John Adams: Smallpox Inoculation in 1764

smallpox inoculation
As Adams finished his first winter vacation at home, there was an outbreak of smallpox in Boston. He had not yet been inoculated against the disease. Instead of undergoing inoculation and missing four weeks of classes (see below), Adams braved the epidemic and returned to campus 1a.

During the smallpox epidemic of 1764 in Massachusetts, Adams, pressured by his mother 1b, decided to be inoculated. This was no small matter, as vaccination eventually became in the 20th century. Patients prepared themselves days ahead of time, and were often sick for weeks afterwards 2. Comment: Inoculation is different from vaccination. Inoculation introduces smallpox virus into the recipient. Vaccination introduces vaccinia virus into the recipient. Vaccinia confers protection against smallpox infection, but with far fewer side effects, since it is a much less virulent virus. Edward Jenner, the inventor of vaccination, should be high on everyone's list of greatest-ever human beings.

Ultimately, Adams was inoculated and spent three weeks in the hospital, suffering headaches, backaches, kneeaches, gagging fever, and eruption of pock marks SEE BELOW.

Adams followed the preparatory regimen of Adam Thompson MD. The future president's treatment began with a "vomit," followed by a strong cathartic. The prescribed diet was bread, milk, pudding, and rice. Adams describes the inoculation procedure itself:

Dr. Perkins demanded my left arm and Dr. Warren my brother's. They took their Launcetts and with their Points divided the skin about a Quarter of an inch and just suffering the blood to appear, buried a thread (infected) about a Quarter of an inch long in the Channell. A little lint was then laid over the scratch and a Piece of Ragg pressed on, and then a Bandage bound over all, and I was bid go where and do what I pleased. The doctors left us red and black to take Night and Morning, and ordered my Brother, larger Doses than me, on Account of the Differences in our Constitutions.
Adams and 9 other patients were confined to the hospital for 3 weeks. Adams suffered headaches, backaches, kneeaches, gagging fever, and eruption of pock marks. He wrote to his wife:

Do not conclude from any Thing I have written that I think Inoculation a light matter -- A long and total abstinence from everything in Nature that has any Taste; two long heavy Vomits, one heavy Cathartick, four and twenty Mercurial and Antimonial Pills, and, Three weeks of Close Confinement to an House, are, according to my Estimation, no small matters.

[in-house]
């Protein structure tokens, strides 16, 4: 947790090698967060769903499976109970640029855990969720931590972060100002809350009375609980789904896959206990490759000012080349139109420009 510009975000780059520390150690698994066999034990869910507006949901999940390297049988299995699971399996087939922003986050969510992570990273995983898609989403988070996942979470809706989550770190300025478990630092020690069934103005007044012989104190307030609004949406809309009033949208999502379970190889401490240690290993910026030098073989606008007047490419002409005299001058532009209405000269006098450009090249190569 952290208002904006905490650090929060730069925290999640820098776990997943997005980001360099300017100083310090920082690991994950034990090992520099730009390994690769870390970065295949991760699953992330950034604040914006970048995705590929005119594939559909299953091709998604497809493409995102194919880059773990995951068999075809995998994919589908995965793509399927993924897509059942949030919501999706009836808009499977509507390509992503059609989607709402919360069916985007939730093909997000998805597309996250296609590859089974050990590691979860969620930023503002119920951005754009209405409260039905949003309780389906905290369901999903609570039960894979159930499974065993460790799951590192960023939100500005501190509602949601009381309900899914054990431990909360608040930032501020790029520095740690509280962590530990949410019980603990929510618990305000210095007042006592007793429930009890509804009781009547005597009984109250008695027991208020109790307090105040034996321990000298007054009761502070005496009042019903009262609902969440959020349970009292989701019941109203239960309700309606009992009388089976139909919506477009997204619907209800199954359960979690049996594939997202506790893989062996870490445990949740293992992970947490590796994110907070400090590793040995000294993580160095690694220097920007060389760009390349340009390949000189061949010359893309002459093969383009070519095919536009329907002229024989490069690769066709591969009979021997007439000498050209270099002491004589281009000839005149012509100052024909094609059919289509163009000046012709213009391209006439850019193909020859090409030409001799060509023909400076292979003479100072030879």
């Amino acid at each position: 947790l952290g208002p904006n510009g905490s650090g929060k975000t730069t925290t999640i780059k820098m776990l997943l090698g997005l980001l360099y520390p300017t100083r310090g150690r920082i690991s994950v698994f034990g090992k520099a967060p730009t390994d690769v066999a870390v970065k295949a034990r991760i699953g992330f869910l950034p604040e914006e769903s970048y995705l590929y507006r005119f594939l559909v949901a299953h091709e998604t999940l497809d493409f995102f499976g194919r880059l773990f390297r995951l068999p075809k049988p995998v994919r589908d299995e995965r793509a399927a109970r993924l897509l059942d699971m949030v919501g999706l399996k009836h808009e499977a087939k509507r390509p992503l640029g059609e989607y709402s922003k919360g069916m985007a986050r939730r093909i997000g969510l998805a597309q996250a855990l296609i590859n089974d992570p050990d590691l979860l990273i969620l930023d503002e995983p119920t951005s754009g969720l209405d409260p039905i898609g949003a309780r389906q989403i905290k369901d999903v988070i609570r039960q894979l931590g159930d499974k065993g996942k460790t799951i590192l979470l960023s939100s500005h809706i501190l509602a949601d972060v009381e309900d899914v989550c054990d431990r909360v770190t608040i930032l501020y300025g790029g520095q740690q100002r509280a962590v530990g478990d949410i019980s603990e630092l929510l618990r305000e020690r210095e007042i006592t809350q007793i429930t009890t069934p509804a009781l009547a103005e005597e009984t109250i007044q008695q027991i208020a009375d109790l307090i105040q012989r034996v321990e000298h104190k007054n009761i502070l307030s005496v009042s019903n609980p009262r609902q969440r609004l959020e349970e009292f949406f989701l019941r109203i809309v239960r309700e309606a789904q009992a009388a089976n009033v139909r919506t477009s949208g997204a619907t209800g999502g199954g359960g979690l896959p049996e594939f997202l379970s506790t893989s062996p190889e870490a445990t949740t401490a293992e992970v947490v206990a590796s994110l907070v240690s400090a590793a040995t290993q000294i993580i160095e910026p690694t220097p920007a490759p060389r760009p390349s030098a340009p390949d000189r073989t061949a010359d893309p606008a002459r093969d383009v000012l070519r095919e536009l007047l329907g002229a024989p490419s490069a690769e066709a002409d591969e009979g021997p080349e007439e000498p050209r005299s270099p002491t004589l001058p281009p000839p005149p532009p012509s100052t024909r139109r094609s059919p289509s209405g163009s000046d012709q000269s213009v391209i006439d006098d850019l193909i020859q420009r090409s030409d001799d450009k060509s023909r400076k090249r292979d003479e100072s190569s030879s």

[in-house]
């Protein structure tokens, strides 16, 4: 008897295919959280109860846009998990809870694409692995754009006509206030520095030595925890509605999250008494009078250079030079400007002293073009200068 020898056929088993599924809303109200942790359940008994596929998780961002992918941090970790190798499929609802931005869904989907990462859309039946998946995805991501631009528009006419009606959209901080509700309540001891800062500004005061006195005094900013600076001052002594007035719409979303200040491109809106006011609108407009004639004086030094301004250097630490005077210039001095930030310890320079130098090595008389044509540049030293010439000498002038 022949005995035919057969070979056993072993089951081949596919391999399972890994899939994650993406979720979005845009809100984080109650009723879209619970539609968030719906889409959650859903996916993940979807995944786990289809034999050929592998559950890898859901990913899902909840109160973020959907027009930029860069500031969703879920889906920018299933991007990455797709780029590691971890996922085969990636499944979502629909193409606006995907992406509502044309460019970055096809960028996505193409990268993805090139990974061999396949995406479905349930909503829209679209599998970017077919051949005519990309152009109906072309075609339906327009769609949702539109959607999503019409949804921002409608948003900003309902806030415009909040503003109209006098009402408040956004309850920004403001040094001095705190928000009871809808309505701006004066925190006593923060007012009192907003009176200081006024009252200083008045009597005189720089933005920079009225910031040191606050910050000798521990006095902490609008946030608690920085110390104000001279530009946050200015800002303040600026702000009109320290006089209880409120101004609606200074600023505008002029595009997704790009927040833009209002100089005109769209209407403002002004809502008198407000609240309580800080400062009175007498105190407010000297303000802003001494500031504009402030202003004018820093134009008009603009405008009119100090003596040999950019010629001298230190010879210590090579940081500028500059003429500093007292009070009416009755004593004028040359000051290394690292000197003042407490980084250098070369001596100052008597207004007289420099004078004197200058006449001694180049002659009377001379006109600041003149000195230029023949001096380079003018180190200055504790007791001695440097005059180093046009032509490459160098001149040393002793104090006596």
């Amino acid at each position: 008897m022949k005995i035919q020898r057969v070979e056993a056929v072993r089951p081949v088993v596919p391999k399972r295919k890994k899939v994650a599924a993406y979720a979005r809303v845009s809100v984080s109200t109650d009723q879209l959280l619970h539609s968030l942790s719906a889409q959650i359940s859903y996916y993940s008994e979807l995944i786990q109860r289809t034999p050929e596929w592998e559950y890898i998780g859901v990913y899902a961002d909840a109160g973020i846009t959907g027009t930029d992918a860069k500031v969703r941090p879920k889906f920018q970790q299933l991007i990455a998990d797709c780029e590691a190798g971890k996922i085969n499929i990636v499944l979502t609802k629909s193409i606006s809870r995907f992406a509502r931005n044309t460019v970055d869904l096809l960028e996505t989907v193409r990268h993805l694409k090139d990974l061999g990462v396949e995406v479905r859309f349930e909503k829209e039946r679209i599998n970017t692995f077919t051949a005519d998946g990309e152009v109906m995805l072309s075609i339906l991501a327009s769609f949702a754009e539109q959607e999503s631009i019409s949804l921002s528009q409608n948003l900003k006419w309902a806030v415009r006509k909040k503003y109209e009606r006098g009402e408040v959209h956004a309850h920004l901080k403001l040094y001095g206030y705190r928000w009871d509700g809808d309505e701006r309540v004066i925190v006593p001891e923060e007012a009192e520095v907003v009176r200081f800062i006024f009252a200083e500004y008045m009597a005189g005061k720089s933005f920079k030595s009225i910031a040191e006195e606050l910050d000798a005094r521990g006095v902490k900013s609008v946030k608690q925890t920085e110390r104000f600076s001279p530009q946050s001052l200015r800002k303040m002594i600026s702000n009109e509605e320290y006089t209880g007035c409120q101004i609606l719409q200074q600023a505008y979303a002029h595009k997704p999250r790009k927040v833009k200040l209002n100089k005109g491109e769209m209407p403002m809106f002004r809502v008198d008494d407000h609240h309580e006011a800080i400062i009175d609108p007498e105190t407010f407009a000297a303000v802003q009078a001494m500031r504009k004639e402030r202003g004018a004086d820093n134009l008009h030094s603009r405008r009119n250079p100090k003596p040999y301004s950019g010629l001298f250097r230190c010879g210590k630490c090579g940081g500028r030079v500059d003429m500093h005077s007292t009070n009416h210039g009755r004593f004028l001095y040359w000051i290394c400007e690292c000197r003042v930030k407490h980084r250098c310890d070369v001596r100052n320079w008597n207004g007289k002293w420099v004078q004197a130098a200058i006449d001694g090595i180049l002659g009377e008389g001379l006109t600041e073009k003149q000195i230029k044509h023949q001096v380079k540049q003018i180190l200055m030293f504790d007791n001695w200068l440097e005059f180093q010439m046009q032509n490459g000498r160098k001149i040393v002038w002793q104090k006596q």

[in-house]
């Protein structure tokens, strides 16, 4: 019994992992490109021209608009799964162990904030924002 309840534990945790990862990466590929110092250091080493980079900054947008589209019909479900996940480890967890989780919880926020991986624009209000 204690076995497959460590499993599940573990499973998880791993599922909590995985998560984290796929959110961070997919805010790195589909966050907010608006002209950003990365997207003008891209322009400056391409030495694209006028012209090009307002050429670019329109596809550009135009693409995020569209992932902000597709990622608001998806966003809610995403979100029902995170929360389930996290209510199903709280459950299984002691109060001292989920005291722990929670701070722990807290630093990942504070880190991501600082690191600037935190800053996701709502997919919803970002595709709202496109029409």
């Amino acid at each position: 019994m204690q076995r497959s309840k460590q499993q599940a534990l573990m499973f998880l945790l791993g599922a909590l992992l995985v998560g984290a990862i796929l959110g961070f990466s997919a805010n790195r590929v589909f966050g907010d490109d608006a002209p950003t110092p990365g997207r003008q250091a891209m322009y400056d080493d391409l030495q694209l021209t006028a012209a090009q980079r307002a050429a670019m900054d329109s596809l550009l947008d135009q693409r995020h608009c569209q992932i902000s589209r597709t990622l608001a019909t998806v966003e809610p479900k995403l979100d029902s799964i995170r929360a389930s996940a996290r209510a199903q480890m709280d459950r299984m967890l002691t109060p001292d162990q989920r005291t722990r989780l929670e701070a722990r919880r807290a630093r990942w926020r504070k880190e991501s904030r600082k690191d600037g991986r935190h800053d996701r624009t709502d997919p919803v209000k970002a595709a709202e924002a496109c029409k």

It was not until 1775 that Abigail had herself and her children inoculated. After three weeks, son Charles Francis (who grew to renown as a statesman and historian) developed a pox illness and was unconscious and delirious for 48 hours 2a.
Cited Sources
  1. Bumgarner, John R. The Health of the Presidents: The 41 United States Presidents Through 1993 from a Physician's Point of View. Jefferson, NC: MacFarland & Company, 1994.
    a  p.9  b  p.10

    Comment: Devotes one chapter to each President, through Clinton. Written for the layperson, well-referenced, with areas of speculation clearly identified, Dr. Zebra depends heavily on this book. Dr. Bumgarner survived the Bataan Death March and has written an unforgettable book casting a physician's eye on that experience.

  2. Blinderman, A. John Adams: fears, depressions, and ailments. NY State J Med. 1977;77:268-276. Pubmed: 320523.
    a  pp.274-275

    Comment: Covers all aspects of Adams and medicine. Sections include Adams' relation to the medical profession, his thoughts on health, his health history, and his encounters with smallpox.

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